With anticipation building ahead of a planned spring opening, major refurbishment is nearing completion at the Epping Forest District Museum.

The ambitious £2.5m project will see big changes come to the attraction in Sun Street, Waltham Abbey – floor space is quadrupling, an activity and community rooms is opening and more of the museum’s estimated 100,000 items will be on display.

The refurbishment has been ‘exciting and terrifying’ in equal measures according to manager Tony O’Connor, who said the initial intention was not to have a “major building project”.

But with the goal of making the Georgian and Tudor buildings fully accessible and housing as many visitors as possible, intense building work has been required.

Original timber has been removed and recorded, a lift has been installed and floors have been raised and excavated, unearthing an even older 12th century home underneath – and “all sorts of animal bones and other garbage”.

The Tudor section is being restored “sympathetically”, with attention drawn to features such as the ‘TCT’ etched in the mantelpiece, believed to be left by Thomas Taylor and his wife Constance in the 17th century.

Plans are being developed for the derelict garden to be restored, but so far the biggest changes have been made upstairs.

An entire floor above the library has been converted, creating galleries, exhibition spaces and an activity room above Sun Street.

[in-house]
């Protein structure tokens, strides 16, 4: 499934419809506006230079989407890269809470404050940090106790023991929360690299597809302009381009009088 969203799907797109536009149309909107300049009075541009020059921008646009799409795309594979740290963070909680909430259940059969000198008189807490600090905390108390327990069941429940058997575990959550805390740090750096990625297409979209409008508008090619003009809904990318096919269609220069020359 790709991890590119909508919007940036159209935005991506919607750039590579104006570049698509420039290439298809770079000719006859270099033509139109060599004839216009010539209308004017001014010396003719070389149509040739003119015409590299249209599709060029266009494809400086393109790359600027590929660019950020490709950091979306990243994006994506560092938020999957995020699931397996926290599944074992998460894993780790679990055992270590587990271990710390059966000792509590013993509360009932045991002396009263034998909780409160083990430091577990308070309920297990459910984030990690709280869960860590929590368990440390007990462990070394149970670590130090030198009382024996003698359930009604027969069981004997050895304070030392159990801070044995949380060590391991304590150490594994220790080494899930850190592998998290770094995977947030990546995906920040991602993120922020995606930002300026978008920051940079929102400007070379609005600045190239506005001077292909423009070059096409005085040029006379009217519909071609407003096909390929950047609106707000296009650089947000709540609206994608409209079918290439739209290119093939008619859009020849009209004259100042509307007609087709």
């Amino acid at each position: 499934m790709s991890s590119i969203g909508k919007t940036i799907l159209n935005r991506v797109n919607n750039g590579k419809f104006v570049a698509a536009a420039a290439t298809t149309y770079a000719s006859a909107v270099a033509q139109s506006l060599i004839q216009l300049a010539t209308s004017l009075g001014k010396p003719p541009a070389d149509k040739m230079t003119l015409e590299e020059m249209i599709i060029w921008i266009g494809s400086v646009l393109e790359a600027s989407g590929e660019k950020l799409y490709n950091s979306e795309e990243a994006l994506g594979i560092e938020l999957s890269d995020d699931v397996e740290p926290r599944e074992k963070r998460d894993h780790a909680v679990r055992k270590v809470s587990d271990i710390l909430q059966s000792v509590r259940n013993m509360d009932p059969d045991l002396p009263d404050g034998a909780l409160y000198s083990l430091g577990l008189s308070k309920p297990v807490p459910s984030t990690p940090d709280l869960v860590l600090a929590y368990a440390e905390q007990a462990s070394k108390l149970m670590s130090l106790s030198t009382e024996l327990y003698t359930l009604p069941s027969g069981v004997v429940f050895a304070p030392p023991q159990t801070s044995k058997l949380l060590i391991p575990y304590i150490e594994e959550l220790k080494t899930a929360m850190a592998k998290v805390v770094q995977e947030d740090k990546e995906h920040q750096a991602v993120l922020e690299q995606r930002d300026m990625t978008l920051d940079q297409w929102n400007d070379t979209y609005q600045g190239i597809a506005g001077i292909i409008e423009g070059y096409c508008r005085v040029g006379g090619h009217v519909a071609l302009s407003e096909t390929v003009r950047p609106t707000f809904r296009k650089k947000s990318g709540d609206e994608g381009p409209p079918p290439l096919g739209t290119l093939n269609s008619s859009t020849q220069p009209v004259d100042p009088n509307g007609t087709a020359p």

Although the museum has plenty of objects needing storage, the opportunity for more display space was jumped at, said Mr O’Connor.

“The opportunity to acquire the floor came up, we could not just turn it into a storage space.

“It was just too good not to take.”

A ‘core gallery’ is at the heart of the new space and will showcase the breadth of the museum’s collection – local art, costumes, historical artefacts, archaeological finds and more.

Exhibitions will be hosted and the possibility of event and meeting hire is also being considered.

The work has been paid for by £2.5m funding from the Heritage Lottery fund and Arts Council England as well as the district council, and Mr O’Connor said “we want to… keep the museum free if we can”.

Building work is expected to finish in December, with a planned opening in late March next year.

“Has it been exciting?,” said Mr O’Connor.

“Yes, it certainly has, but it has been terrifying as well.

“I think the responsibility that goes with something like this is enormous.”

With just months to go after a long period of closure, he said excitement is building.

“A lot of people in the town have been waiting for a long time.

“This potentially lifts the game here enormously.”